Monday, 23 November 2020: G20 leaders pledge fair global distribution of coronavirus vaccine, France culls 1,000 mink after discovering mutated coronavirus, Dozens arrested as thousands of demonstrators join Belarus protests


G20 leaders pledge fair global distribution of coronavirus vaccine: Leaders of the world’s 20 biggest economies vowed on Sunday to spare no effort to supply Covid-19 drugs, tests and vaccines affordably and fairly to all people. The pandemic and prospects of an uneven and uncertain economic recovery were at the centre of a two-day summit under the chairmanship of Saudi Arabia, which will hand the G20 presidency to Italy next month. G20 nations will work to protect lives, provide support with a special focus on the most vulnerable, and put economies back on a path to restoring growth, and protecting and creating jobs for all, the final communique said. It also stressed the importance of multilateral institutions and called on the International Monetary Fund to continue exploring additional tools that could help its members’ needs as the crisis evolves. On climate change, EU leaders urged all G20 members to work towards the full and effective implementation of the Paris Agreement. US President Donald Trump addressed G20 leaders briefly before going golfing.,,

US formally withdraws from Open Skies Treaty: The United States on Sunday formally exited the decades-old Open Skies Treaty, some six months after President Donald Trump first announced the decision. The treaty provides for inspection flights over member countries‘ territories to monitor military activities. The Trump administration claims that Russia violated the Open Skies treaty by blocking surveillance flights around certain areas, including the Russian enclave of Kaliningrad and the border with Georgia. German Foreign Minister Heiko Maas said Germany regrets the US decision and that Berlin still regarded the agreement as an important part of the arms control architecture that contributes to mutual trust and thus security in the northern hemisphere. Meanwhile, a federal judge has dismissed the Trump campaign’s effort to block the certification of votes in Pennsylvania. In Michigan, Republican officials wrote to the state’s electoral board to request a two-week delay in certifying the results, but the Michigan Department of State said delays and audits were not permitted by law. Georgia’s nearly 5 million votes in the presidential race will be counted for a third time, as Trump’s campaign has formally asked for a recount., (Open Skies); apnews,, (Trump)

Ethiopian prime minister gives Tigray forces 72 hours to surrender: Ethiopian Prime Minister Abiy Ahmed gave Tigrayan regional forces 72 hours to surrender before the military begins an offensive on the regional capital of Mekelle. A military spokesman said earlier that advancing Ethiopian troops plan to surround Mekelle with tanks and may shell the city to force surrender. The Tigray People’s Liberation Front (TPLF), which is refusing to surrender its rule of the northern region, said its forces were digging trenches and standing firm.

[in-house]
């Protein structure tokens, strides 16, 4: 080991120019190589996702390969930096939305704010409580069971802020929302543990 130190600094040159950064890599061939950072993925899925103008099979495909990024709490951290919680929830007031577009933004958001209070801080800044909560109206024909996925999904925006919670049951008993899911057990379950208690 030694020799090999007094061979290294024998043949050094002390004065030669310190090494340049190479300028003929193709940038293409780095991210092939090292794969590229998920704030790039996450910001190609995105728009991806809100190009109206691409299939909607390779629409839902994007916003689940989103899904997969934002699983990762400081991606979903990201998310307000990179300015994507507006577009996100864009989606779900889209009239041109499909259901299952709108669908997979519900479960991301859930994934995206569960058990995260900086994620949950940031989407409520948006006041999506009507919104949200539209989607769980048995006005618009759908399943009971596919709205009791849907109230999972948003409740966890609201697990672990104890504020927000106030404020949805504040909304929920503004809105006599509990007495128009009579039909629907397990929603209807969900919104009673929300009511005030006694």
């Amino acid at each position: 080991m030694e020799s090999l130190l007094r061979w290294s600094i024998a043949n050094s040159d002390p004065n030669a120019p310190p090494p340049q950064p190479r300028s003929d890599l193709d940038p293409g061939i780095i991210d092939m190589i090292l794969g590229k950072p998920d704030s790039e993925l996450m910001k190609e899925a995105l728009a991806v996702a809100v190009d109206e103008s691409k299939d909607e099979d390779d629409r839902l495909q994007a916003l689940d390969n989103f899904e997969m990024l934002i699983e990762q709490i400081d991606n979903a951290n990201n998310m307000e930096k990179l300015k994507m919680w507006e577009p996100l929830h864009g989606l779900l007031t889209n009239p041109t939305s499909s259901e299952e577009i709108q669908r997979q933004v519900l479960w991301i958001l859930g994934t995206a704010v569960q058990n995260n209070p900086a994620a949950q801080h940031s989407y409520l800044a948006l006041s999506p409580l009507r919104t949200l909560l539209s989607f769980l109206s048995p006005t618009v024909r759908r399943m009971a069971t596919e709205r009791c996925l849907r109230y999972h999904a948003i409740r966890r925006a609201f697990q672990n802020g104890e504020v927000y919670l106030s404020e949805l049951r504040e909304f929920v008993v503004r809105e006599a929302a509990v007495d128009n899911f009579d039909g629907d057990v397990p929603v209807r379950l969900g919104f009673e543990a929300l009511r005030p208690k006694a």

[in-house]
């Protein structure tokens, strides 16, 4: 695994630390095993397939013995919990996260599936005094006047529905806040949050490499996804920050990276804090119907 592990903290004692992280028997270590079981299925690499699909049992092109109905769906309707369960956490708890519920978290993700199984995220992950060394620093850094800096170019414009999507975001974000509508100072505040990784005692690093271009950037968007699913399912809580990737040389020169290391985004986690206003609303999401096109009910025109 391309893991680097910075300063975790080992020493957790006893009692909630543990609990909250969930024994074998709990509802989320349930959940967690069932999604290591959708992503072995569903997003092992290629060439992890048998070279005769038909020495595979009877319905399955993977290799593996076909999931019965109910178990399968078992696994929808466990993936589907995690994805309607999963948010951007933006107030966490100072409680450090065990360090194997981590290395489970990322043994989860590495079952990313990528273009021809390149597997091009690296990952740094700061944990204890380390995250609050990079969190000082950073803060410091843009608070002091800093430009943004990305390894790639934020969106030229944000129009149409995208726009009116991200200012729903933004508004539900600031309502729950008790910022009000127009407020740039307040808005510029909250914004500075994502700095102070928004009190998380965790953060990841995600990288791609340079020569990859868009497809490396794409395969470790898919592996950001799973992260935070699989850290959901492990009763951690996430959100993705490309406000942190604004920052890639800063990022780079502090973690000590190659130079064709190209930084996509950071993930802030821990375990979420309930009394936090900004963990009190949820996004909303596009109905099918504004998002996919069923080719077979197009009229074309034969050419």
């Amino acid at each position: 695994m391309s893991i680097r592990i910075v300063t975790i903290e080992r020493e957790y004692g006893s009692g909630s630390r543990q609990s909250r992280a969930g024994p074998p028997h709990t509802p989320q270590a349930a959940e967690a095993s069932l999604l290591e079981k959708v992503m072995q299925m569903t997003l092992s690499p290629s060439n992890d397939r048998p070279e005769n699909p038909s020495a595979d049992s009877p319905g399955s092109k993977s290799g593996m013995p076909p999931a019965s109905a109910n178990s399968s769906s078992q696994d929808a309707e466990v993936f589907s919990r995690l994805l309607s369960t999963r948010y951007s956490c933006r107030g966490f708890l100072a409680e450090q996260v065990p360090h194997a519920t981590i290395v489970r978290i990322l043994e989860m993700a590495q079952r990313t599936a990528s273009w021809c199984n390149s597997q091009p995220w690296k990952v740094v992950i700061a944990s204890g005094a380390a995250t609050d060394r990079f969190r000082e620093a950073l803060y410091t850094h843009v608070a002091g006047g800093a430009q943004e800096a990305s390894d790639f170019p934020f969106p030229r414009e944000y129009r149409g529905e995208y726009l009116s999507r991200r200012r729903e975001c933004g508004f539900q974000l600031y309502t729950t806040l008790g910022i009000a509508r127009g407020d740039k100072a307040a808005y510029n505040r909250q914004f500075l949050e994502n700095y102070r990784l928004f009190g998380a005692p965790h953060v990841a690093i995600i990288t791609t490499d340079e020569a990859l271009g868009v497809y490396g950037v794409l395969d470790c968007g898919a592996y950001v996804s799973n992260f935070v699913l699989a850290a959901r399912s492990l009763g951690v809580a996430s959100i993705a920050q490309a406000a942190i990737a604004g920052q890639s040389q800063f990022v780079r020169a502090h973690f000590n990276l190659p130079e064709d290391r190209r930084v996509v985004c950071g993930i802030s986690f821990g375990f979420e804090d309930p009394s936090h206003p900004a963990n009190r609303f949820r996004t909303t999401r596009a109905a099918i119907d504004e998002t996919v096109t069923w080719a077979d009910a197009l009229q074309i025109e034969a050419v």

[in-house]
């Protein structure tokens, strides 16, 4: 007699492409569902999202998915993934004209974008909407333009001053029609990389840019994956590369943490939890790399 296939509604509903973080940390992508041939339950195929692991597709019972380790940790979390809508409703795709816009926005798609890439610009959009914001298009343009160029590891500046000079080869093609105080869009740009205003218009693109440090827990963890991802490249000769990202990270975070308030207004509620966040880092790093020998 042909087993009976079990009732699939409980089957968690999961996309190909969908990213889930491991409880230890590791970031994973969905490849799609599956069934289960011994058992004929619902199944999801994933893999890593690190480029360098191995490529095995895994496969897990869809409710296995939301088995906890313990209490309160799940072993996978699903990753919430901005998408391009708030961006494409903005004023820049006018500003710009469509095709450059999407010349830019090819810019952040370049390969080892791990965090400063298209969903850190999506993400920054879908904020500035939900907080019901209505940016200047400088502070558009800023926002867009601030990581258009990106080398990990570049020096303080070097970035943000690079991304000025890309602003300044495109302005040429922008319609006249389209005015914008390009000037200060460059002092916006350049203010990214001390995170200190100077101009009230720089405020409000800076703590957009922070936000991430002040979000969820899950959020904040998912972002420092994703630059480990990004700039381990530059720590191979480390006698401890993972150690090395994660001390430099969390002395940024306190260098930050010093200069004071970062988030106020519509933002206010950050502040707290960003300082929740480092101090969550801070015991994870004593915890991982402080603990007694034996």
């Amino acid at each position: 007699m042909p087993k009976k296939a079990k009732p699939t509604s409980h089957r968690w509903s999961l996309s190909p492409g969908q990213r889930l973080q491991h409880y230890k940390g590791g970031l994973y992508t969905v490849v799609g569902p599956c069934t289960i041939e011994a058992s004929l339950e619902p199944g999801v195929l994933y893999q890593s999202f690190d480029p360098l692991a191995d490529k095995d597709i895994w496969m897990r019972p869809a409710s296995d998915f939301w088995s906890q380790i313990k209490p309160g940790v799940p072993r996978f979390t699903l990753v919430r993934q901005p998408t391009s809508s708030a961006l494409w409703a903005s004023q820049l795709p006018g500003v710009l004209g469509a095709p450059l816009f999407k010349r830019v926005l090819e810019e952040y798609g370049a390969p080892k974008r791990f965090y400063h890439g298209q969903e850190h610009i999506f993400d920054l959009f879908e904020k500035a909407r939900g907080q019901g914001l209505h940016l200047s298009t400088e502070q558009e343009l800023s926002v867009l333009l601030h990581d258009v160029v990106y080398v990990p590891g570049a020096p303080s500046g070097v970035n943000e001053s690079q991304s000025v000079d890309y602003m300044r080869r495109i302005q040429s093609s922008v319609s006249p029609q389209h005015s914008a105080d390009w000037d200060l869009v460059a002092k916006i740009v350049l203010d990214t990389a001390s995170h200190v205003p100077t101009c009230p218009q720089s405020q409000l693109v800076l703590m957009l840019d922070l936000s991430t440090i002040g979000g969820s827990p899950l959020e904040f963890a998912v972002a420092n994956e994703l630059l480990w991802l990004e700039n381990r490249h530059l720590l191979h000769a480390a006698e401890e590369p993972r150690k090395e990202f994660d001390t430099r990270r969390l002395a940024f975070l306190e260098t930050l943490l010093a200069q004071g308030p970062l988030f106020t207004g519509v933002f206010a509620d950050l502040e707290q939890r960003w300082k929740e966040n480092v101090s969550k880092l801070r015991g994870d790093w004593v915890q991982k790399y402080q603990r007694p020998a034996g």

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WHO Covid envoy warns of third wave in Europe in 2021
Guatemala: Protesters set fire to congress building over spending cuts


[Governments] missed building up the necessary infrastructure during the summer months, after they brought the first wave under the control. Now we have the second wave. If they don’t build the necessary infrastructure, we’ll have a third wave early next year.
Europe could face a third wave of the coronavirus pandemic in early 2021 if governments repeat the mistakes that led to a second wave this year, David Nabarro of the World Health Organisation (WHO) said Sunday.,


Merkel marks 15 years in power: Angela Merkel has been German Chancellor since 2005. A trained quantum chemist raised behind the Iron Curtain, Merkel has long been in sync with her change-averse electorate as a guarantor of stability and prosperity. Her major policy shifts have reflected the wishes of a changing society – among them phasing out nuclear power after the 2011 Fukushima disaster – and shifted her Christian Democratic Union (CDU) firmly to the political centre. French newspaper Le Parisien took Merkel’s 15th anniversary in charge as German chancellor as an opportunity to interview politicians with whom Merkel has held consultations and negotiations throughout her career. „She is by far the greatest political personality in Europe,“ the newspaper quoted former French foreign minister Bernard Kouchner as saying. Merkel is „a woman who knows how to be strong, but never hard.“ Merkel is very matter-of-fact, an example of German quality, recalled former French prime minister Jean-Marc Ayrault. „She can also be annoying, because she is sometimes very slow, not super funky,“ he added. Other French politicians also described the German chancellor as someone who takes time for important decisions. The president of the European Central Bank, Christine Lagarde, congratulated her via Twitter and wrote: „Chancellor Merkel took decisive steps to make Europe stronger in challenging times and is today one of the most respected leaders in the world.“,,